Question: "What is the rule of faith?"
Answer: The phrase rule of faith does not appear in the Bible. It was first used in a statement by the early church writer Tertullian in his On Prescription Against Heretics. The rule of faith is the set of standards that define a religion. Biblical Christianity holds the Bible to be its only rule of faith. The rule of faith may be different for different groups. In some cases, the standards are similar. In others, what may seem similar actually presents a vast and significant distinction.
Rules of faith in most religions rely on something other than or in addition to the Word of God, thereby denying the sufficiency of Scripture. Since the earliest days of Christianity, this heresy has survived and flourished. The rule of faith among the Gnostics of the first century was based on the Scriptures plus a mystical knowledge gained only by those who had achieved a higher plane of enlightenment. In direct contradiction to the Word of God, the Gnostics taught that salvation comes not by grace alone through faith alone (Ephesians 2:8–9) but by divine knowledge or some inner light possessed only by those of elevated spirituality.
Evangelical Protestants hold to the Bible alone as their rule of faith. This reflects their belief in the doctrine of the sufficiency of Scripture, which declares that the Bible alone is adequate to guide the Christian in all matters of faith and practice. According to 2 Timothy 3:16–17, the Scriptures are profitable to make the believer “thoroughly equipped for every good work.” If we are thoroughly equipped by the Word of God, nothing more is needed. There are no degrees of “thoroughness.” To say we need something more than the Bible as a rule of faith is to say we are made “partially thoroughly” equipped by the Bible and need something more to make us “completely and thoroughly” equipped.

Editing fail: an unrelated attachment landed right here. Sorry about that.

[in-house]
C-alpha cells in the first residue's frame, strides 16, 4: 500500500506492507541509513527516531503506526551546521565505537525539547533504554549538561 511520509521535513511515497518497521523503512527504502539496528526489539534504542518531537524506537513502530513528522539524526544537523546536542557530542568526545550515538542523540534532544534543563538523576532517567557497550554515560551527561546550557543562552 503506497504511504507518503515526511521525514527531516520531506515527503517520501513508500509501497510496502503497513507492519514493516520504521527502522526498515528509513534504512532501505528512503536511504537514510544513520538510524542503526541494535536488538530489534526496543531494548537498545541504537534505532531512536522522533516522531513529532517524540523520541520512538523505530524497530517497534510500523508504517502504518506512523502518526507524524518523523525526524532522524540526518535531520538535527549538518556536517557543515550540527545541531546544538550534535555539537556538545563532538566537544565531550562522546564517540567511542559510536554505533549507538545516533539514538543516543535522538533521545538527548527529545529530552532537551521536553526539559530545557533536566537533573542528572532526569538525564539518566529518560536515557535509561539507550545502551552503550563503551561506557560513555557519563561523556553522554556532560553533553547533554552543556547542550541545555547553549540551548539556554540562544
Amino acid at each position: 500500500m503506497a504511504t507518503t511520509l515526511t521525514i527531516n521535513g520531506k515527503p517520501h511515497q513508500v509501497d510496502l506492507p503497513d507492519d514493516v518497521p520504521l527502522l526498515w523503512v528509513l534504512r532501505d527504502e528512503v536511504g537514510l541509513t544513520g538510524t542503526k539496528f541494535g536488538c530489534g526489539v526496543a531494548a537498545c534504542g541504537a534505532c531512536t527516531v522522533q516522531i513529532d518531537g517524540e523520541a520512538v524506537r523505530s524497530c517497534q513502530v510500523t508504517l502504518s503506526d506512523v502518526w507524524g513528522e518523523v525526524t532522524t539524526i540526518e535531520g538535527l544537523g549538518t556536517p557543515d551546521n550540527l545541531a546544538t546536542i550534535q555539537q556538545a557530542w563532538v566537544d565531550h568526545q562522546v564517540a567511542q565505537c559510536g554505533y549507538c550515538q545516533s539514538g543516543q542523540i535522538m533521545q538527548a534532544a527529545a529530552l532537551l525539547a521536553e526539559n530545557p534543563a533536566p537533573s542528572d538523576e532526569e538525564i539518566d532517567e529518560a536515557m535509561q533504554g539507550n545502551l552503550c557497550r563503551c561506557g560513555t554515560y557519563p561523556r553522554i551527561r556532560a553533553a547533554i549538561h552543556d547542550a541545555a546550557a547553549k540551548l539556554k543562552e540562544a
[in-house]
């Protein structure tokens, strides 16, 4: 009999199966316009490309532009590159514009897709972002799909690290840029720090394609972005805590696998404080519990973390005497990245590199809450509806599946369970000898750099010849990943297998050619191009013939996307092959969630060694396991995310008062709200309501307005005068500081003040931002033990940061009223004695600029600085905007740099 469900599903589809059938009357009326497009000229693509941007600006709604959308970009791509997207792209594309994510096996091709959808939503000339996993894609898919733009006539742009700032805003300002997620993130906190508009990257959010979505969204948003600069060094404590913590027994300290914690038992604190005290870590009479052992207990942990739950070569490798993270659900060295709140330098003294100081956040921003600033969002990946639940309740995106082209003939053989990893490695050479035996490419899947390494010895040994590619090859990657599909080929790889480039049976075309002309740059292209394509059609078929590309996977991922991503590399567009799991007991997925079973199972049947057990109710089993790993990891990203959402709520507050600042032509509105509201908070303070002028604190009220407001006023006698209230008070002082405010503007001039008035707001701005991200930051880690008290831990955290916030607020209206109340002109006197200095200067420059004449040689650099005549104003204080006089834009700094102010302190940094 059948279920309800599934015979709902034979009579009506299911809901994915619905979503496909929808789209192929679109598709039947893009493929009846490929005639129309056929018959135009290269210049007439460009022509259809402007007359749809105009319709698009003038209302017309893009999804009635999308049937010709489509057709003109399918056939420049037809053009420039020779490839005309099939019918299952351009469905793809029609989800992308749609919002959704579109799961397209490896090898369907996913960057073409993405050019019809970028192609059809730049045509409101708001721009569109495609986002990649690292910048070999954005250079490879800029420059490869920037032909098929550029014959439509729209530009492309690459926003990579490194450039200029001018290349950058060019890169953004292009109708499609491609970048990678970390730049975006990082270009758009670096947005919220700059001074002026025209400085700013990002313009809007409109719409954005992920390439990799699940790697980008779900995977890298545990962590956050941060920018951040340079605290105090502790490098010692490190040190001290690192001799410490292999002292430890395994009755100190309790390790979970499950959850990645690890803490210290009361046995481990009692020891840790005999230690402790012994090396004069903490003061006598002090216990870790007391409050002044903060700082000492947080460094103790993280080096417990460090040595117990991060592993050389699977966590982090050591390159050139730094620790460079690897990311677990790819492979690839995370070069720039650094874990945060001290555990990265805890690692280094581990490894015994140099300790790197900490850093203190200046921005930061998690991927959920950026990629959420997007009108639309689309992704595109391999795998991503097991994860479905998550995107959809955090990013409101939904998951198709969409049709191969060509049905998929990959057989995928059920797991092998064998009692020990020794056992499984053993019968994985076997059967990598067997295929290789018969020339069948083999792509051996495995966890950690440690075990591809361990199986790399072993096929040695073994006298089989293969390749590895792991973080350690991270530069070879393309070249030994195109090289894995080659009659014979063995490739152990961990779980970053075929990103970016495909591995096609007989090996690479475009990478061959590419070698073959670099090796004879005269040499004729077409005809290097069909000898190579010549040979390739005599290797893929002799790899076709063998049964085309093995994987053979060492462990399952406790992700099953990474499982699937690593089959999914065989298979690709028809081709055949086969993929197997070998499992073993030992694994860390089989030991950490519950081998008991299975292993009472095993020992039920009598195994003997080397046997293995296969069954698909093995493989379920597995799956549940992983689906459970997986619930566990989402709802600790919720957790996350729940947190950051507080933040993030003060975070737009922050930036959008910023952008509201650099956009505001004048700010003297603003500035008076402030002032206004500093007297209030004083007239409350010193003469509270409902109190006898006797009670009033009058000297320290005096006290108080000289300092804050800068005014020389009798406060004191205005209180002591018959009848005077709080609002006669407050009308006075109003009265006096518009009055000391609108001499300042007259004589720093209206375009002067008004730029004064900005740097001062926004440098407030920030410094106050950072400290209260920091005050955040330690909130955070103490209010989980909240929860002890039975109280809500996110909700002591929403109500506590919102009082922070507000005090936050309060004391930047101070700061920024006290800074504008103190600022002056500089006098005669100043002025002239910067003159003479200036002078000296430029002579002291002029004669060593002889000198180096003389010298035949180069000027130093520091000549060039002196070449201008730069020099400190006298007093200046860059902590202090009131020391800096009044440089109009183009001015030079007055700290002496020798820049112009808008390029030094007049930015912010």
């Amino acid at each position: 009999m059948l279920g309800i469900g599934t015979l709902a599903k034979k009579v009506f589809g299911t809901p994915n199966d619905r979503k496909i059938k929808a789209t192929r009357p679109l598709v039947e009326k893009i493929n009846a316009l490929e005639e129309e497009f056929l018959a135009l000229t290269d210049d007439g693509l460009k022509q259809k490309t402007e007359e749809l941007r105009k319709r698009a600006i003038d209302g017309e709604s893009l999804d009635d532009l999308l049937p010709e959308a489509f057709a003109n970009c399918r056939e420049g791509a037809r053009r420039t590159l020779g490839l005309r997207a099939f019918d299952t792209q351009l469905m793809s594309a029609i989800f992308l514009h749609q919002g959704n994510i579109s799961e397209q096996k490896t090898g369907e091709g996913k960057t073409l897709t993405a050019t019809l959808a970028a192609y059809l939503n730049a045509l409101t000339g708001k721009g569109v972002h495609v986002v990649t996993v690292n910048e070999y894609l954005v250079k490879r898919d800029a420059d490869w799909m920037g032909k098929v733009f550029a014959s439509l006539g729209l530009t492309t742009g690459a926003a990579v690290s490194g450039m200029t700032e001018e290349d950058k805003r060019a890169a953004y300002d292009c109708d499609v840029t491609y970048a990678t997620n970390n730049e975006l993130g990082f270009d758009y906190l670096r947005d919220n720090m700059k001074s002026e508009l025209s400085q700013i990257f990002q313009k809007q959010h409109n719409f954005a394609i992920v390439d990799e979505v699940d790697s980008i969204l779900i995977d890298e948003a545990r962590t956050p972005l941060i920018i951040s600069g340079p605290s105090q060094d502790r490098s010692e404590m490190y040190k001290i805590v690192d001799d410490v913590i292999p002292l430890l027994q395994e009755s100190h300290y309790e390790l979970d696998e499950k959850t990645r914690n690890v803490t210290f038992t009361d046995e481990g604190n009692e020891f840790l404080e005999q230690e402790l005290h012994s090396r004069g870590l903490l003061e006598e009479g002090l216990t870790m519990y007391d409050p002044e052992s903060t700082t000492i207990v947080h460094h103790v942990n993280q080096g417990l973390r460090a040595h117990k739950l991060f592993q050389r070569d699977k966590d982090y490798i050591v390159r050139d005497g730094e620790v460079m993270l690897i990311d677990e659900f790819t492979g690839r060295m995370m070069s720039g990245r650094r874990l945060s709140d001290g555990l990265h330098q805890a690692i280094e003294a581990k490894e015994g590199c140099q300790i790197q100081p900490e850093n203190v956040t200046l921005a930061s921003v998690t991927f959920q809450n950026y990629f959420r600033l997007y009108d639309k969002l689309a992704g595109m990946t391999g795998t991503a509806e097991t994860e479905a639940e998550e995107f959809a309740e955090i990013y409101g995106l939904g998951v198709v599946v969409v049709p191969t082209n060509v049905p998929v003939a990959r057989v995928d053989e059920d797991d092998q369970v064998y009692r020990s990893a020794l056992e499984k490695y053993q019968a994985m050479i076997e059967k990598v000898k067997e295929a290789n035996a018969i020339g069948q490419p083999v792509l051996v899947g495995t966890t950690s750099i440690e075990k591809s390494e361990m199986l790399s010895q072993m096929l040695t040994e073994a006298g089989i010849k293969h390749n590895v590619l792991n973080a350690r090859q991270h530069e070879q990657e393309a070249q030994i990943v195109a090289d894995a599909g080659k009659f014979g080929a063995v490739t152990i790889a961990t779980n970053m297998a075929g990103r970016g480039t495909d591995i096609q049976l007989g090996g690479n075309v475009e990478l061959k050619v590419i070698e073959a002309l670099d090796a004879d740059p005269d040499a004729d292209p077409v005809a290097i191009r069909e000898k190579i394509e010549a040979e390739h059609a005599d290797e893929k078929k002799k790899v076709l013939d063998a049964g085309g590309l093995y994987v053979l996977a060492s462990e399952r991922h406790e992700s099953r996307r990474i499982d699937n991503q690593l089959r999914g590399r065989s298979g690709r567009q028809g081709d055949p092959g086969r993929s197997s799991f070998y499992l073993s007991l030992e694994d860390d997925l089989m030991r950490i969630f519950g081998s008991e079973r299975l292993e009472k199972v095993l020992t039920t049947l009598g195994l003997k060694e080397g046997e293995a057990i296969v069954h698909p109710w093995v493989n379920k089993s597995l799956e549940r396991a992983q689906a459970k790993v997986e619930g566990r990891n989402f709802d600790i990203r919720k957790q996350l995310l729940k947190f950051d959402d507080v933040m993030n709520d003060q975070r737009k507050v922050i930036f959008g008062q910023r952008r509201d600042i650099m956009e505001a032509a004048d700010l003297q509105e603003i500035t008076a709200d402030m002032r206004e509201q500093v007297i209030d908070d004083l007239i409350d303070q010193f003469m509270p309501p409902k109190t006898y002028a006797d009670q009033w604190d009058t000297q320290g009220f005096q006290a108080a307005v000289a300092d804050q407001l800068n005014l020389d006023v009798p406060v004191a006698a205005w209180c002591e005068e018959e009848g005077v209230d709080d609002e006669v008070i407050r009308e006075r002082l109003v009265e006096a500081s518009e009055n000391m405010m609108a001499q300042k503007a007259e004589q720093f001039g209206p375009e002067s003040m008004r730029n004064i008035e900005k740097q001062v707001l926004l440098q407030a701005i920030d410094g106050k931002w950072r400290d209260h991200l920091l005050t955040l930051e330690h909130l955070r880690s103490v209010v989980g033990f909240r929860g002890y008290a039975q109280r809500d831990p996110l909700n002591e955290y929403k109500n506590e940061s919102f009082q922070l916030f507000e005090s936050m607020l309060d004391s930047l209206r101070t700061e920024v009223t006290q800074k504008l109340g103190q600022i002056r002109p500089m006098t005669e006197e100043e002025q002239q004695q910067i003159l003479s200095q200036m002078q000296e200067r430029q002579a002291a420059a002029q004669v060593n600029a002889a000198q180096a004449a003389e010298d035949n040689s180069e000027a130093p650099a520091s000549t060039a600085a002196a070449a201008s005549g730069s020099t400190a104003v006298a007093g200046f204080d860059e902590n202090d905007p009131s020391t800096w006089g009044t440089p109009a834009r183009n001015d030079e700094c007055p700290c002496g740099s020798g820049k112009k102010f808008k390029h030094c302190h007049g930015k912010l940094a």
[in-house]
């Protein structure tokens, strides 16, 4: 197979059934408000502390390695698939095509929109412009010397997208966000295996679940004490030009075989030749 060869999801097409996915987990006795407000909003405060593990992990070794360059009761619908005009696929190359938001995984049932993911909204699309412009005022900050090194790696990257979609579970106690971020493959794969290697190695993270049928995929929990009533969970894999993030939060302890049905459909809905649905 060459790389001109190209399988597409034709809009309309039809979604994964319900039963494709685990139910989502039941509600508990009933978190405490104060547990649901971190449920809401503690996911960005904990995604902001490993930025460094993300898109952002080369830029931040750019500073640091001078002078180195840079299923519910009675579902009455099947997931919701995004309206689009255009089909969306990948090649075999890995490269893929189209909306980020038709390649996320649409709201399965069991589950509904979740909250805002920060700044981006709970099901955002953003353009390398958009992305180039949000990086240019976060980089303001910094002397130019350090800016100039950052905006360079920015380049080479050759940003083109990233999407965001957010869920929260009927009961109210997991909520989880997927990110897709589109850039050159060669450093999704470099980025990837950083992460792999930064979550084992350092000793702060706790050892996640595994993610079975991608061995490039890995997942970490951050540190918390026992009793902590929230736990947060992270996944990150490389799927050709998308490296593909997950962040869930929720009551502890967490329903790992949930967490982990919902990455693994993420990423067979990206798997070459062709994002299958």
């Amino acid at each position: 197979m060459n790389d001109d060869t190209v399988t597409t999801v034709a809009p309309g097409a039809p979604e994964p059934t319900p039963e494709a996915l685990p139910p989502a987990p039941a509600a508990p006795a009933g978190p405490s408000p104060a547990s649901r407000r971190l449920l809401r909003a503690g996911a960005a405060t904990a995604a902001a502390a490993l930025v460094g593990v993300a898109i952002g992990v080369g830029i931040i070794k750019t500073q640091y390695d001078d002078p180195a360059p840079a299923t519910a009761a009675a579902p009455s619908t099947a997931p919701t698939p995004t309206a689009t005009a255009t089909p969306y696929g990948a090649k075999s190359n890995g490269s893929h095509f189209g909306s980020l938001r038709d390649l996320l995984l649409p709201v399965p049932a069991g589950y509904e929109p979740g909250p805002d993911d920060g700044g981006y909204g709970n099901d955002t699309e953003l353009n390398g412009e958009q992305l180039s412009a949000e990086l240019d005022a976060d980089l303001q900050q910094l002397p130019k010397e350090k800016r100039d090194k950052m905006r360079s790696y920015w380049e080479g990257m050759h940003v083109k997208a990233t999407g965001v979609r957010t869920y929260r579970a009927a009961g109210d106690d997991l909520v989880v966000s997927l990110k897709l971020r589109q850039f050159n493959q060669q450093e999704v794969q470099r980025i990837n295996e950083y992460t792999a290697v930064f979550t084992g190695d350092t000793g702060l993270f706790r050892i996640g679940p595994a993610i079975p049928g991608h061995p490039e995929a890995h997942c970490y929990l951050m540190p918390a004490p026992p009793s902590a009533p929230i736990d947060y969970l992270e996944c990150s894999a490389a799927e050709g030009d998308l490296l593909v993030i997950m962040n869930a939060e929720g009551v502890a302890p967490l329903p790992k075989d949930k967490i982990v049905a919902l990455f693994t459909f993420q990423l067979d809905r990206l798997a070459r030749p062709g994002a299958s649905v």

Roman Catholicism adds to the Bible and expands the rule of faith. Catholics look to both “written books and unwritten traditions,” thereby adding to the Bible the declarations of popes and bishops, papal bulls, and various councils. Catholics believe the Bible is God’s Word, but it is incomplete without the addition of these writings of men. Mormonism’s rule of faith adds The Book of Mormon, Doctrine and Covenants, and The Pearl of Great Price to the Bible as equally inspired writings. This puts the opinions, views, and interpretations of men on a par with the Word of God.
Among Wesleyans, what is known as the “Quadrilateral” is the rule of faith: the Bible, tradition, reason, and experience. This, too, denies the sufficiency of Scripture. While Wesley himself may have not intended that the four rules of the Quadrilateral be seen as equal, by adding three sources of authority to the Scriptures, he opened the door for misinterpretation and misunderstanding. One can justify a belief in just about anything if that belief is based on tradition, reason, and/or experience. Jesus expressly forbade equating tradition with Scripture as part of the rule of faith, accusing the Pharisees of nullifying the Word of God for the sake of their traditions (Mark 7:6–13). Once the Word of God is rejected as the only rule of faith and practice, the door to heresy is opened and the genie is not easily put back into the bottle.
While it may be argued that the writers of the gospels and the epistles were offering their views and interpretations as they wrote, this is not the same as the declarations of the popes and bishops of Catholicism or of men like Joseph Smith. The New Testament writers were moved supernaturally by the Holy Spirit, who is the ultimate Author of Scripture. The biblical writers “spoke from God as they were carried along by the Holy Spirit” (2 Peter 1:21).
The Bible itself asserts that believers are indwelt by the Holy Spirit (1 Corinthians 6:19), who teaches, interprets, brings truths to mind (John 14:26), and guides us into all truth (John 16:13). For evangelical Christians, the Word of God and its Author are the true rule of faith. This is not to say that preachers and teachers are unnecessary. But the doctrine of the sufficiency of Scripture is a cornerstone of the evangelical rule of faith.